Tuesday, July 04, 2006


Perhaps a little taste.
Hopefully, not too much touch.

The fireworks of the Fourth are at least a tri-sensory experience, and a magnificant one I had pretty much decided to forsake this year. Last night, I sat at home while I heard the barrage going on outside. I really ought to have at least poked my head out the back porch door, or perhaps dragged the computer outside to work.

But I didn't.

I spent most of today rationalizing it and sour-graping. "It's just some fancy lights--you didn't miss anything..."

We went down to the in-laws this evening to practice the other Fourth tradition--over-eating.

My sister-in-law tried to get us to go with her to some fireworks that were launching out of a surrounding suburb, but we passed--"It's too far, and it's getting late, and there's so much to do..."

Instead, we stopped briefly at my wife's godparents' house--her godmother passed last month, quickly and completely unexpectedly. It's still pretty quiet around there--I think nobody really knows the right way to respond to the situation, probably because no right way exists.

As we sat back in our chairs, all around us the show began. Down in Champaign where I've lived most of my life, there's the main fireworks show, but not much else. Here, small families had started their own shows and soon there were explosions in every direction.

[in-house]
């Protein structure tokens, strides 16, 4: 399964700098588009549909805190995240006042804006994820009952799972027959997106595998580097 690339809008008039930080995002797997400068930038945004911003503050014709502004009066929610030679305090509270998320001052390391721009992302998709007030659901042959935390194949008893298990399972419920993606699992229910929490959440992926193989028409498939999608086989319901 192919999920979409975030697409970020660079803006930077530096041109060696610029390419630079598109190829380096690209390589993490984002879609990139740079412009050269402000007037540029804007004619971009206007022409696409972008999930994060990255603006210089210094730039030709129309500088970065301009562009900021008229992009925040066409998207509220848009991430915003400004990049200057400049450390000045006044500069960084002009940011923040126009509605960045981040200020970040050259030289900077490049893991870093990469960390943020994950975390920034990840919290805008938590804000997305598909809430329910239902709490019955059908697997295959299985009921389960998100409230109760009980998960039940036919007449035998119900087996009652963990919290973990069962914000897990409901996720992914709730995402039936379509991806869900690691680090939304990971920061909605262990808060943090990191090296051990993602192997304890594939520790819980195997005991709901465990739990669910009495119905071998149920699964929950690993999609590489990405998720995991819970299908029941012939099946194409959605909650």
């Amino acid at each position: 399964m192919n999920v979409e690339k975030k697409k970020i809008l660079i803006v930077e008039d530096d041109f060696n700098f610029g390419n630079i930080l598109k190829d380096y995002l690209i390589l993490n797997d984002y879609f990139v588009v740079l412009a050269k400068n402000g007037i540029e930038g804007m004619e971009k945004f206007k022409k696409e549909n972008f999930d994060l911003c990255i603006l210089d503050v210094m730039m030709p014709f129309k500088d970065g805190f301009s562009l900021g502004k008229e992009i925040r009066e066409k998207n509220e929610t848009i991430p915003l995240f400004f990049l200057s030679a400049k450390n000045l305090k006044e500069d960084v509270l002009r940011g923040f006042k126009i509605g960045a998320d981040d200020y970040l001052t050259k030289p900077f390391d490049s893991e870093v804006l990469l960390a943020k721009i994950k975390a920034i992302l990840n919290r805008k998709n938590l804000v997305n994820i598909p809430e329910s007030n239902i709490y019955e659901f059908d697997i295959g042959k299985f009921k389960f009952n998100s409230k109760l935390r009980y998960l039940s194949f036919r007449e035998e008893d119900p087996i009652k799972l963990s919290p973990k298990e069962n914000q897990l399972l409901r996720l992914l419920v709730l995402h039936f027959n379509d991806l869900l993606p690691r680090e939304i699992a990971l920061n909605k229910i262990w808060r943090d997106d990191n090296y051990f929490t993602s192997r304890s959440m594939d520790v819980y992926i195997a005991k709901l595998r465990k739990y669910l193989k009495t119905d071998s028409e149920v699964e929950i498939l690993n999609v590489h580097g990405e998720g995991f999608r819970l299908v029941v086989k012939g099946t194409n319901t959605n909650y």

Across the alley there was a small galley of 3-7 year olds watching a father light up a few small fireworks. Up the block, another family with a reasonably sized cannon were competing with a group of teenagers who had set up in the opposite alley.

As the symphony began to pick-up we found ourselves jogging through the smoke to the corner where we could see further--every block as far as the eye could see had several parties launching volley after volley. 360 degrees of color and sound and smoke. Those patriot red-white-blue three-shots. Those tearing (both meanings) Weeping Willows. The looping Screamers. Those bright, gold behemoths that spawn dozens of little offspring.

It was a living, multi-organism, tri-sensory tapesty of an experience brought to us by the residents of Southwest Chicago. Working-class families dropping a few dollars a week into a little glass fireworks jar on their counter produced something more moving that a municipal fireworks committee.

So, it was expensive and bad for the environment and just some brief fancy lights. But it was beautiful. Certainly not as gorgeous as a well-supported education system or equal opportunity or quality health care. Perhaps tomorrow, basking in the afterglow of the spectacle, we can make some headway on those less ephemeral beauties?
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